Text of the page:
Ricin poisoning: a comprehensive review

JAMA. 2005 Nov 9;294(18):2342-51. doi: 10.1001/jama.294.18.2342.


Context: The recent discoveries of ricin, a deadly biologic toxin, at a South Carolina postal facility, a White House mail facility, and a US senator's office has raised concerns among public health officials, physicians, and citizens. Ricin is one of the most potent and lethal substances known, particularly when inhaled. The ease with which the native plant (Ricinus communis) can be obtained and the toxin extracted makes ricin an attractive weapon.

Objectives: To summarize the literature on ricin poisoning and provide recommendations based on our best professional judgment for clinicians and public health officials that are faced with deliberate release of ricin into the environment. LITERATURE ACQUISITION: Using PubMed, we searched MEDLINE and OLDMEDLINE databases (January 1950-August 2005). The Chemical and Biological Information Analysis Center database was searched for historical and military literature related to ricin toxicity. Book chapters, unpublished reports, monographs, relevant news reports, and Web material were also reviewed to find nonindexed articles.

Results: Most literature on ricin poisoning involves castor bean ingestion and experimental animal research. Aerosol release of ricin into the environment or adulteration of food and beverages are pathways to exposure likely to be exploited. Symptoms after ingestion (onset within 12 hours) are nonspecific and may include nausea, vomiting, diarrhea, and abdominal pain and may progress to hypotension, liver failure, renal dysfunction, and death due to multiorgan failure or cardiovascular collapse. Inhalation (onset of symptoms is likely within 8 hours) of ricin is expected to produce cough, dyspnea, arthralgias, and fever and may progress to respiratory distress and death, with few other organ system manifestations. Biological analytic methods for detecting ricin exposure are undergoing investigation and may soon be available through reference laboratories. Testing of environmental samples is available through federal reference laboratories. Currently, no antidote, vaccine, or other specific effective therapy is available for ricin poisoning or prevention. Prompt treatment with supportive care is necessary to limit morbidity and mortality.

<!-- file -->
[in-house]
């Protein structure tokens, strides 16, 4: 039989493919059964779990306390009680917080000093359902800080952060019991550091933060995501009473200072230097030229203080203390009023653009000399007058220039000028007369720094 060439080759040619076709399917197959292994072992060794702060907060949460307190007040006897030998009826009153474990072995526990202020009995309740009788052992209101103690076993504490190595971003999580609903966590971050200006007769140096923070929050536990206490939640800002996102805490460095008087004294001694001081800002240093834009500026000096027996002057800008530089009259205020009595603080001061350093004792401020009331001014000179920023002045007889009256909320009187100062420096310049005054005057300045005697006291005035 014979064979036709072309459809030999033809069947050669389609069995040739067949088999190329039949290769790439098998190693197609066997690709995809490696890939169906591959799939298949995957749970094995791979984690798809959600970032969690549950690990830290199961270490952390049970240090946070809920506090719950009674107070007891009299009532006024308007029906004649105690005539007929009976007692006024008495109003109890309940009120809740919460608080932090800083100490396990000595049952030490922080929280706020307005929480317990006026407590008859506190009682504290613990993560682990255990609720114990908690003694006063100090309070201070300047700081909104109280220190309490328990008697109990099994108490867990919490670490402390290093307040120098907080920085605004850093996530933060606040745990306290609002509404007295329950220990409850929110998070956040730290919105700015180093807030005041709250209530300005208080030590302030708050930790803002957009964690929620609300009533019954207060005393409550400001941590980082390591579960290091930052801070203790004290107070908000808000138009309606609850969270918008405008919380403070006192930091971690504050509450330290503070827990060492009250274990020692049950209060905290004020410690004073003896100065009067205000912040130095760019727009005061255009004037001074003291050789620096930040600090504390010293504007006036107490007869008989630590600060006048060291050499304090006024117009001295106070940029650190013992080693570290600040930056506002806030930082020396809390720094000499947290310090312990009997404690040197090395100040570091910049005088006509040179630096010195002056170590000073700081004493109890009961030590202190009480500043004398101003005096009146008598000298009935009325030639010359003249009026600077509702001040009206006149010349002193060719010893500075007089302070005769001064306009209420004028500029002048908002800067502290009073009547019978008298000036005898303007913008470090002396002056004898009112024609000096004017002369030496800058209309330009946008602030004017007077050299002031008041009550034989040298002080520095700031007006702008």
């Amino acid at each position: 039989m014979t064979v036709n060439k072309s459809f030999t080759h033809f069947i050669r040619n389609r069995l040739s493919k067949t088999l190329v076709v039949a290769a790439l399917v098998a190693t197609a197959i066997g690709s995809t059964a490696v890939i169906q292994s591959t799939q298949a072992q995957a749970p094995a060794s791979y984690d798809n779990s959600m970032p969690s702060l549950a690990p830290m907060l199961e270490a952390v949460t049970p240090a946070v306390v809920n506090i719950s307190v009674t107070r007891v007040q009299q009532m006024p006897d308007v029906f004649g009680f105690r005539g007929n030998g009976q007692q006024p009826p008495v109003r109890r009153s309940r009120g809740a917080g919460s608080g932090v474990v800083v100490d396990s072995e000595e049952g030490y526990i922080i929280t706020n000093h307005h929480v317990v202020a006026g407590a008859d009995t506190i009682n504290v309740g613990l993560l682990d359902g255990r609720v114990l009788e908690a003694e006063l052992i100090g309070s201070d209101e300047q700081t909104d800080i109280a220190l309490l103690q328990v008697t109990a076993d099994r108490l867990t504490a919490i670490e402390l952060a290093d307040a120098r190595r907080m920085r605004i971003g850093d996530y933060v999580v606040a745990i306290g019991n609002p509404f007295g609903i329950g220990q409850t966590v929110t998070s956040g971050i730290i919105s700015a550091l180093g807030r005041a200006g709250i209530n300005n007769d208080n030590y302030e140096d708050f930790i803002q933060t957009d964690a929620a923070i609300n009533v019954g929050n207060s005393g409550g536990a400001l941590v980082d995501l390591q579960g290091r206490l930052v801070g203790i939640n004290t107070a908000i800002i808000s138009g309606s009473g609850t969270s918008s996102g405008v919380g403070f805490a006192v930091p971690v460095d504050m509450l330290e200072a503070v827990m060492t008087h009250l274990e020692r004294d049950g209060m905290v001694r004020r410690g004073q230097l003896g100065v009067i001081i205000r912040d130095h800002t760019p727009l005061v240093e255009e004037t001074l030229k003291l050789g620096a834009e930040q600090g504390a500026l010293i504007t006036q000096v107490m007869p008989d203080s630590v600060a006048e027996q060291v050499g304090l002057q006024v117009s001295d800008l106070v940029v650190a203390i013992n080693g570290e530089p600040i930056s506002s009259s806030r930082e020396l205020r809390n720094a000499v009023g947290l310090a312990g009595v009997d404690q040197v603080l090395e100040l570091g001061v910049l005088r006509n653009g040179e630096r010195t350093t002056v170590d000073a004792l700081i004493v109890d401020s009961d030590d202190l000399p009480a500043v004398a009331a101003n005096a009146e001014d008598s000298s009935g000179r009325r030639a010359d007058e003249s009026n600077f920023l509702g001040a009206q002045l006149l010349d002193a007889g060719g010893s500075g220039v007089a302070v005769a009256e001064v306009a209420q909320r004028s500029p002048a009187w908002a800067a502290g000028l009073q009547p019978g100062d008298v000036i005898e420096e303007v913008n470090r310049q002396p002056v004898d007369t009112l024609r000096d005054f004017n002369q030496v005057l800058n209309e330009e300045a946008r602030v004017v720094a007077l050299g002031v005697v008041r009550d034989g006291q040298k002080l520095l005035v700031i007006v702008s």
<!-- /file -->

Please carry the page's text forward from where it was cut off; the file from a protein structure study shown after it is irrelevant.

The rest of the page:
Conclusion: Health care workers and public health officials should consider ricin poisoning in patients with gastrointestinal or respiratory tract illness in the setting a credible threat. Poison control centers and public health authorities should be notified of any known illness associated with ricin exposure.

Publication types

  • Review

MeSH terms

  • Animals
  • Bioterrorism*
  • Chemical Warfare Agents / poisoning*
  • Gastrointestinal Diseases / chemically induced
  • Humans
  • Poisoning / diagnosis
  • Poisoning / therapy
  • Prognosis
  • Public Health Practice*
  • Respiratory Tract Diseases / chemically induced
  • Ricin / poisoning*
  • Ricin / toxicity


  • Chemical Warfare Agents
  • Ricin